Sunday is the official start to the Atlantic hurricane season. NOAA is predicting 8-13 named storms, between 3 and 6 could become hurricanes.
Local 2 Chief Meteorologist Frank Billingsley says its really a numbers game that serves as a reminder of hurricane season.
“In 2005 we had 28 storms, but not one of them hit Texas,” he tells KTRH News. “Then the year we only had four, one of them hit Houston.”
What's his prediction?
“Historically when you have El Nino years, its those A, B, or C storms that cause problems,” Billingsley says.
Between the latest radar technology and real time updates on your smart phone, Billingsley says you'll have plenty of time to prepare if a hurricane does hit.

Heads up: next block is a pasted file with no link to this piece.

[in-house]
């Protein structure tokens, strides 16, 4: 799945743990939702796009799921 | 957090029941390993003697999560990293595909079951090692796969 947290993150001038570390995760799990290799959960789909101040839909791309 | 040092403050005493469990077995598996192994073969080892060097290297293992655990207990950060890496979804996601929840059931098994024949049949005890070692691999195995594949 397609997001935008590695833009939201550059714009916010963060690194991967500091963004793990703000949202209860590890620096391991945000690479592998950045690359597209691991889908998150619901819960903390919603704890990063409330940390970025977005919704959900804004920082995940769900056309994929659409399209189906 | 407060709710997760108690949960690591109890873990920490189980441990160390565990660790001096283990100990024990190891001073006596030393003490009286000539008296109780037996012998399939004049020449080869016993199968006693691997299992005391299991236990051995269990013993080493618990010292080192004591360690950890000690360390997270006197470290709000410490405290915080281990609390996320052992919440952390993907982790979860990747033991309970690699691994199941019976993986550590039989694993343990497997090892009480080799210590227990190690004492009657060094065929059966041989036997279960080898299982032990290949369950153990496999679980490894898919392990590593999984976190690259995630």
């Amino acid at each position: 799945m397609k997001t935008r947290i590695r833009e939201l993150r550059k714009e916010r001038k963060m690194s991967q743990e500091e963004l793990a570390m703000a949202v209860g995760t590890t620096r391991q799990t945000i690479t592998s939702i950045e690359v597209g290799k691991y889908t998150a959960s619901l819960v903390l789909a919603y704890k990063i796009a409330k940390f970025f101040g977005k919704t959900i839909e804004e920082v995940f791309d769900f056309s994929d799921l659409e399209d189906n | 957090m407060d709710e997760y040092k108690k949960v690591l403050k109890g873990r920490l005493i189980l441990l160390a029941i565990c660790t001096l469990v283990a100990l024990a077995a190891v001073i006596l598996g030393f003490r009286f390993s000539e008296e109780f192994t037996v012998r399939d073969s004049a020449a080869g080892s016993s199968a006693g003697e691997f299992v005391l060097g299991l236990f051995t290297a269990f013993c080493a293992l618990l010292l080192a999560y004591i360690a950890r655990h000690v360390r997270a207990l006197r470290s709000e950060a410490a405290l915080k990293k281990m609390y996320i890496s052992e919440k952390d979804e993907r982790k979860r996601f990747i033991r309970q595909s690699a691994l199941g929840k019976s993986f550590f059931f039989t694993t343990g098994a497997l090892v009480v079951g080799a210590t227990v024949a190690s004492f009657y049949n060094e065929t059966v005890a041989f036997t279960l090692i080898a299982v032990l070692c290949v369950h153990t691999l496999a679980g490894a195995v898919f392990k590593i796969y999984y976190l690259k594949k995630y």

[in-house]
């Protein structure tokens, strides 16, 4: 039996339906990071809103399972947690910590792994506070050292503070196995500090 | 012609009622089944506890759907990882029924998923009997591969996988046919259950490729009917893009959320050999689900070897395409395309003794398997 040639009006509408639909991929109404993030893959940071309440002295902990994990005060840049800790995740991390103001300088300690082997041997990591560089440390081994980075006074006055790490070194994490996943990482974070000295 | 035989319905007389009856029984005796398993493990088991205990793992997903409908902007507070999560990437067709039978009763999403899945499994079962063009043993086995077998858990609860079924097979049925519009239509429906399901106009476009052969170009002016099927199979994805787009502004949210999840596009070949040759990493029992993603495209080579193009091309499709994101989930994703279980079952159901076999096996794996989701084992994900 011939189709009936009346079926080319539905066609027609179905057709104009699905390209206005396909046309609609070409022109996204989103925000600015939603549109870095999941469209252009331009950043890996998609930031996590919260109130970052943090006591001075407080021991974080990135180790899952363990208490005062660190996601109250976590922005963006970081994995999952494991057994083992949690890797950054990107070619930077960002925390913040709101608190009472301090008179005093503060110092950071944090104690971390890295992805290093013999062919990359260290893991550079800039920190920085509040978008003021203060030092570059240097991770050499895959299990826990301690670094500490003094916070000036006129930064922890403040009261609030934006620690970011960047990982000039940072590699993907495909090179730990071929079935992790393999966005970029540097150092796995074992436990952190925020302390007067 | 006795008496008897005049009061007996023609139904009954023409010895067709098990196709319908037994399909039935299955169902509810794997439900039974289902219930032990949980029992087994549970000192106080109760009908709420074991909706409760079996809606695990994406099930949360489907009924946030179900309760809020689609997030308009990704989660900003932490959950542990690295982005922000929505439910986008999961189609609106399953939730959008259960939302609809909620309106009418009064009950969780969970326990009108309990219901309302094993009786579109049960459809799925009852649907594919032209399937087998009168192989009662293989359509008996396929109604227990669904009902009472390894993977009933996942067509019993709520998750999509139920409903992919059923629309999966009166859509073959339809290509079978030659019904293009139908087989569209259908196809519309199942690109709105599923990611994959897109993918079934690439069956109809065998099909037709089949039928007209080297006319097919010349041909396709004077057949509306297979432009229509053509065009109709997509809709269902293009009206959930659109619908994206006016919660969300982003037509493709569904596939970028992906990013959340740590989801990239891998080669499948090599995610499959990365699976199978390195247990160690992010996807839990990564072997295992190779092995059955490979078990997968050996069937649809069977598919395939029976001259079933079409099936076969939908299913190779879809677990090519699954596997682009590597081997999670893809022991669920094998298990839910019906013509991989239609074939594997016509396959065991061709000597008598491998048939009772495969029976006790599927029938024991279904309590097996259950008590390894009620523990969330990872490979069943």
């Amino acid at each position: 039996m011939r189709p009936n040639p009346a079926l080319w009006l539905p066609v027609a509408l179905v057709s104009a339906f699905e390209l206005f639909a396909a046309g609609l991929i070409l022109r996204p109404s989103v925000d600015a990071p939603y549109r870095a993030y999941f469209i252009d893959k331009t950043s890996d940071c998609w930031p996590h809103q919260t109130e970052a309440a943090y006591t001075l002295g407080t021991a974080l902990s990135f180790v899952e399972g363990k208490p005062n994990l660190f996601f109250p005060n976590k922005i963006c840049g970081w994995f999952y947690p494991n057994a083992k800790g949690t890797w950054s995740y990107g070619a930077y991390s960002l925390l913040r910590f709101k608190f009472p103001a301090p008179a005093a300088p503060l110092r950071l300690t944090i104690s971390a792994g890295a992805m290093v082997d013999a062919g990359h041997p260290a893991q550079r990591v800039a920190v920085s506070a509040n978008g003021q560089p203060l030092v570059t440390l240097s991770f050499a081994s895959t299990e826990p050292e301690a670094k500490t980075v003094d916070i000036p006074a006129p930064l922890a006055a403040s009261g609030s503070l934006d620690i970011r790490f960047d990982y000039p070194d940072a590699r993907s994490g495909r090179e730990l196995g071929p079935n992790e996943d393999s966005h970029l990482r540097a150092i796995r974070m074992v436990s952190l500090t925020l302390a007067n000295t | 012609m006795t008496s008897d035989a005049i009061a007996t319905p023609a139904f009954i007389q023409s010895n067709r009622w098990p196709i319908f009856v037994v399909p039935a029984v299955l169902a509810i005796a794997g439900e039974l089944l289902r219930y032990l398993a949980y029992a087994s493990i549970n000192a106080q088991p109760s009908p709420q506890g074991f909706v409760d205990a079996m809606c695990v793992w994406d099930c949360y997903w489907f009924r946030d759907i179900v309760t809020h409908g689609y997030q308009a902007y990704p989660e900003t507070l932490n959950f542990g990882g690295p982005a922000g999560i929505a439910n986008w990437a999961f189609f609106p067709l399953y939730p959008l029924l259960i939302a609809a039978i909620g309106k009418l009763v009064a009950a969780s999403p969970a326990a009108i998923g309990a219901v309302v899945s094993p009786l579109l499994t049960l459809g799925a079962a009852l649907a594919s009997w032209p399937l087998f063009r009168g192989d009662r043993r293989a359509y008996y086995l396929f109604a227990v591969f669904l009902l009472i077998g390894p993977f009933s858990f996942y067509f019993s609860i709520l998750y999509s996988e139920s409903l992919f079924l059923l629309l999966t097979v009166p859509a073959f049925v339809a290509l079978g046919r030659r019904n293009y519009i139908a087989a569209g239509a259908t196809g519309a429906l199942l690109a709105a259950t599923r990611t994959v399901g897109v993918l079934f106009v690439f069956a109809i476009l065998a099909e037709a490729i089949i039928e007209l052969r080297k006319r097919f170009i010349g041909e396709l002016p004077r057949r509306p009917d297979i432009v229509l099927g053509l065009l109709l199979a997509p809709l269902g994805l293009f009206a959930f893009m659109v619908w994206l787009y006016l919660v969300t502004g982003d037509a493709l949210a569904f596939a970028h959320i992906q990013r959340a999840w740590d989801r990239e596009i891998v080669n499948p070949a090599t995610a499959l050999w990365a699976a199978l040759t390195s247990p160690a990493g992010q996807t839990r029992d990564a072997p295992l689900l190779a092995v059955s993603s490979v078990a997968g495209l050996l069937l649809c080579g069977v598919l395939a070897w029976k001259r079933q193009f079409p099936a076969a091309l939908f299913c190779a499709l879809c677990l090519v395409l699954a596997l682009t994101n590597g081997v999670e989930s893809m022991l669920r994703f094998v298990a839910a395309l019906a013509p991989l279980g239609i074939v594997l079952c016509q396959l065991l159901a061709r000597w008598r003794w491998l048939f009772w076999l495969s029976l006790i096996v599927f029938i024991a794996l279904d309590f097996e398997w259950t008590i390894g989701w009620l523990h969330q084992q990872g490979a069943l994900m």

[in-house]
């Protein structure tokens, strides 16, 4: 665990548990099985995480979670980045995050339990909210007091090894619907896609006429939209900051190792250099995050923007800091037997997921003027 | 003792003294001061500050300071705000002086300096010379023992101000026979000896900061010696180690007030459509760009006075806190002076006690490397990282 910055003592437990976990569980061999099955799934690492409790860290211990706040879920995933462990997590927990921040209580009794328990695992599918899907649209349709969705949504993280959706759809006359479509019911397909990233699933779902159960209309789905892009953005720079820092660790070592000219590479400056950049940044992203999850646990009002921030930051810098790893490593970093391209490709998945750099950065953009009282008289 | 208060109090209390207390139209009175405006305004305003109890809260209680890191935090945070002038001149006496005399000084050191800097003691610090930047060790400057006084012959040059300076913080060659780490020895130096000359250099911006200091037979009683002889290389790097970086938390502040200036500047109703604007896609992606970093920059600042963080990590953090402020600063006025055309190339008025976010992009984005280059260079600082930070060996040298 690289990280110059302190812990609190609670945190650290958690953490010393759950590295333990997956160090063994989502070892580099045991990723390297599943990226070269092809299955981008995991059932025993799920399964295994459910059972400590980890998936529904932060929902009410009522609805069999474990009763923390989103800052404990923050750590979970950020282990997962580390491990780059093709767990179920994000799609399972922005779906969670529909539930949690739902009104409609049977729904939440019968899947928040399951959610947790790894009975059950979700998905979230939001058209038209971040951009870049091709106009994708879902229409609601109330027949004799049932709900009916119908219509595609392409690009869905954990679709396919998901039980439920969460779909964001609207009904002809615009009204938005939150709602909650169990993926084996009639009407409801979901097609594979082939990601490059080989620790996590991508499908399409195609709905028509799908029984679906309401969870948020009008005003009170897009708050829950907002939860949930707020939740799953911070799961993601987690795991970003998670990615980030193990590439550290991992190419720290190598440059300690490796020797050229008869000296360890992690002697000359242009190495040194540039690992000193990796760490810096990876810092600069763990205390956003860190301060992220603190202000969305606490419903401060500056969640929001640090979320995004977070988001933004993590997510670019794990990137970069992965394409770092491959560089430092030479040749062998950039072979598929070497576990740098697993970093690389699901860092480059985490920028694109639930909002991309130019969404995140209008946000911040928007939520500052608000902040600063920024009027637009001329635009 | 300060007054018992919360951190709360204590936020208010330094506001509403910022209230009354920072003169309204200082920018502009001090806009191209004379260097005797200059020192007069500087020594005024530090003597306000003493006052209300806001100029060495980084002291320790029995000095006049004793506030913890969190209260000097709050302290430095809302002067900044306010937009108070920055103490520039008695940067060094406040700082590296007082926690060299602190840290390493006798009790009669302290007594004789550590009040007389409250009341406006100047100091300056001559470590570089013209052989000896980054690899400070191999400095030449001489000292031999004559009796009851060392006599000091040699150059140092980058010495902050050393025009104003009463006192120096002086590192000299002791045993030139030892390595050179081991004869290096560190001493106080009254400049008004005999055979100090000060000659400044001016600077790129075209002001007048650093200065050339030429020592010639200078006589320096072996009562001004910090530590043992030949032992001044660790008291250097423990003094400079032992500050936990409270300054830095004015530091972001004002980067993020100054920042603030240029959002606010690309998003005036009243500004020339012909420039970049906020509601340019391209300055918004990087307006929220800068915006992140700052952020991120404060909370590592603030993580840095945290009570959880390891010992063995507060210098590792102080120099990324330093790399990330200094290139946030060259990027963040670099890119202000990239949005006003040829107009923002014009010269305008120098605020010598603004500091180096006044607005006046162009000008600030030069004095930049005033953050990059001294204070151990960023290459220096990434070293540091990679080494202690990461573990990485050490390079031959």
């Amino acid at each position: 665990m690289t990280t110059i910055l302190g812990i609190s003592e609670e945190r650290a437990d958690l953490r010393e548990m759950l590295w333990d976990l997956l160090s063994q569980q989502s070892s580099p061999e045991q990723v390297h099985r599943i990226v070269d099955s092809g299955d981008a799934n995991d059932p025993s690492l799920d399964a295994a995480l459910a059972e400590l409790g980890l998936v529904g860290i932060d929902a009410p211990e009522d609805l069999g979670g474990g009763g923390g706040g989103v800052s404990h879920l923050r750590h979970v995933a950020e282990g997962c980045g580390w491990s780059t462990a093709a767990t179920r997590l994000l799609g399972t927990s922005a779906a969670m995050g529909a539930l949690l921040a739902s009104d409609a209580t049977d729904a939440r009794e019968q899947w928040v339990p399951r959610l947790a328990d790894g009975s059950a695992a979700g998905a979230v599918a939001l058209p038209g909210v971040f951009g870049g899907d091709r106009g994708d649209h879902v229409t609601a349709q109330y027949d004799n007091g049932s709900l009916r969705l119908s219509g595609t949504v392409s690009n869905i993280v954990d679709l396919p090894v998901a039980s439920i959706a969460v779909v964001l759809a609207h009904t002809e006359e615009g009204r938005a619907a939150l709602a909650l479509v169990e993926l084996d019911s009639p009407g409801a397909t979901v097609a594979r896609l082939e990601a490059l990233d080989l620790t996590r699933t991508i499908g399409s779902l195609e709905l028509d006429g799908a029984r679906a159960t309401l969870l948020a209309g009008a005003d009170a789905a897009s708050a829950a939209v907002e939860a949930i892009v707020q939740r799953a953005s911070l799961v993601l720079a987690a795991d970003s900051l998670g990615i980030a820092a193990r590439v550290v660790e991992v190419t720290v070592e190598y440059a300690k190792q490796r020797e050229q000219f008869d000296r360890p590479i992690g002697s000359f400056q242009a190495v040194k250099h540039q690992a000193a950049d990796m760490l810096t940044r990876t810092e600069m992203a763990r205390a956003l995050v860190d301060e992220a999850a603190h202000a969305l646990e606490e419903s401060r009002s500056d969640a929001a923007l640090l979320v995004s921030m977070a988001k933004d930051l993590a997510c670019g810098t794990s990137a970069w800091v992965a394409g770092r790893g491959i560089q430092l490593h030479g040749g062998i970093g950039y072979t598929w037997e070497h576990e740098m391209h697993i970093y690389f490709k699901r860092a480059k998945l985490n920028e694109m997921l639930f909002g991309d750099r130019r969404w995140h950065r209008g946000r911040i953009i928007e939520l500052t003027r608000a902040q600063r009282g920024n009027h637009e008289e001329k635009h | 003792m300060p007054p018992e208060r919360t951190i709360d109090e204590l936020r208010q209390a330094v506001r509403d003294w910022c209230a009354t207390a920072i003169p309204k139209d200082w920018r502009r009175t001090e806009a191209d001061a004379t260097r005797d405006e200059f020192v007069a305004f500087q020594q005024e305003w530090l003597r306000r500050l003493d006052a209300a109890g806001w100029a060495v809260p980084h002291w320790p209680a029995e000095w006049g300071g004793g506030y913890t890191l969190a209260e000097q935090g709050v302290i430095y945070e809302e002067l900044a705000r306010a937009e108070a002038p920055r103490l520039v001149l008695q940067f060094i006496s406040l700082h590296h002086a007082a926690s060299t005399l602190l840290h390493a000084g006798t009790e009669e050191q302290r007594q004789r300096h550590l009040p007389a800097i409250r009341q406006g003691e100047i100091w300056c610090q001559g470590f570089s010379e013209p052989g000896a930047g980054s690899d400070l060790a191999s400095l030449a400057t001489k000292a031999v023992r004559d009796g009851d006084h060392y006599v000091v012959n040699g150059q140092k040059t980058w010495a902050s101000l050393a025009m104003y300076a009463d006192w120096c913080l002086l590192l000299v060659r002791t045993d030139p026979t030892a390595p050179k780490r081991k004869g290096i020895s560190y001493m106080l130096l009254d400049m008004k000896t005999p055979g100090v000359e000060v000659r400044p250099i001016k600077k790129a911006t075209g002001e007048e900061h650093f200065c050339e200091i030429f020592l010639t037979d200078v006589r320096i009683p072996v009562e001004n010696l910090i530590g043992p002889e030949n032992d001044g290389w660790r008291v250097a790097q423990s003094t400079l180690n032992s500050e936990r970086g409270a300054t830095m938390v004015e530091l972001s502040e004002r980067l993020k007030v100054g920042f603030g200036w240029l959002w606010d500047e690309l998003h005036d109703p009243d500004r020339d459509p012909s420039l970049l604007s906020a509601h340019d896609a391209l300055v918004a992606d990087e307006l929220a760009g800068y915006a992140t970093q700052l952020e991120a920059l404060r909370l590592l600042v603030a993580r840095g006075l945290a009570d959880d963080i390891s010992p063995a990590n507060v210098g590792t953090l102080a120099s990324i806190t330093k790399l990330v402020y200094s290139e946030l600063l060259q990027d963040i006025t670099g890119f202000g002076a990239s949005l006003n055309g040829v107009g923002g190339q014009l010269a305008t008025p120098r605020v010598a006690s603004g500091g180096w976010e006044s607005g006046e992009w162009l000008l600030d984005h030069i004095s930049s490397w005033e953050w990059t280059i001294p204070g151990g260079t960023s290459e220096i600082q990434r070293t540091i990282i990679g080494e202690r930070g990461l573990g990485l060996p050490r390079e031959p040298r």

“Now with all the hurricane hunters, the satellites and the microwave imagery that is out there, we can look at the ocean waves and see how they're building and that tells us what's out there,” he says. “We can look at the tops of the clouds, and that tells us about the thunderstorms that are forming.”
Aside from food and water, Billingsley says his go-to hurricane preparedness items include having a half tank of gas in your car at all times, plenty of cash in case the power goes out and household tools and cleaning products to clear debris from your yard.
We also asked him about recent reports of a Temple University physicist who suggest building 1,000 foot walls spreading hundreds of miles in south Texas, Louisiana and elsewhere to stop tornadoes.
“Its crazy,” he says. “You're constantly asking for a problem when you try to control weather too much.”
Other than the risk of flying debris, Billingsley asked what would happen if there was flood on either side of the wall?